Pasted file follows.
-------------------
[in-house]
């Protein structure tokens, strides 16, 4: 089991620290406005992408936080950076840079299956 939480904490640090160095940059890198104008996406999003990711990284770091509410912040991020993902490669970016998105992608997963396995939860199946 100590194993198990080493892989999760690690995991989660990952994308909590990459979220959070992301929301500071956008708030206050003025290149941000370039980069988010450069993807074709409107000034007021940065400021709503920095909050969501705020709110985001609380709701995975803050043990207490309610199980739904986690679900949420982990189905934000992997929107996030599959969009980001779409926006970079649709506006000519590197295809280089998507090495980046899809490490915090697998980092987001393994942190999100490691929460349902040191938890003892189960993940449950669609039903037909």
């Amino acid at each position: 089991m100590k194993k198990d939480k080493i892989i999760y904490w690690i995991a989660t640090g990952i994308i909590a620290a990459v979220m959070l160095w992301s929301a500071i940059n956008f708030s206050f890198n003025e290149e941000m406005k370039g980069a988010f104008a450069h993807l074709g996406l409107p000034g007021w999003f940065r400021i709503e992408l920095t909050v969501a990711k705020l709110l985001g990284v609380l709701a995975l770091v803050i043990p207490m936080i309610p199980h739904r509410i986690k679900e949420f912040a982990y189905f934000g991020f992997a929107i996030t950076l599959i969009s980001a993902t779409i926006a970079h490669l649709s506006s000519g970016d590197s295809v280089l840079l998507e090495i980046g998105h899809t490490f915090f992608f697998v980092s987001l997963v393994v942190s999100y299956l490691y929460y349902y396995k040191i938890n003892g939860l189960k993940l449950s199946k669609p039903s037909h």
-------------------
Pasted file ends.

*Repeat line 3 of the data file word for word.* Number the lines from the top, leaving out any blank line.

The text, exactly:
């Amino acid at each position: 089991m100590k194993k198990d939480k080493i892989i999760y904490w690690i995991a989660t640090g990952i994308i909590a620290a990459v979220m959070l160095w992301s929301a500071i940059n956008f708030s206050f890198n003025e290149e941000m406005k370039g980069a988010f104008a450069h993807l074709g996406l409107p000034g007021w999003f940065r400021i709503e992408l920095t909050v969501a990711k705020l709110l985001g990284v609380l709701a995975l770091v803050i043990p207490m936080i309610p199980h739904r509410i986690k679900e949420f912040a982990y189905f934000g991020f992997a929107i996030t950076l599959i969009s980001a993902t779409i926006a970079h490669l649709s506006s000519g970016d590197s295809v280089l840079l998507e090495i980046g998105h899809t490490f915090f992608f697998v980092s987001l997963v393994v942190s999100y299956l490691y929460y349902y396995k040191i938890n003892g939860l189960k993940l449950s199946k669609p039903s037909h």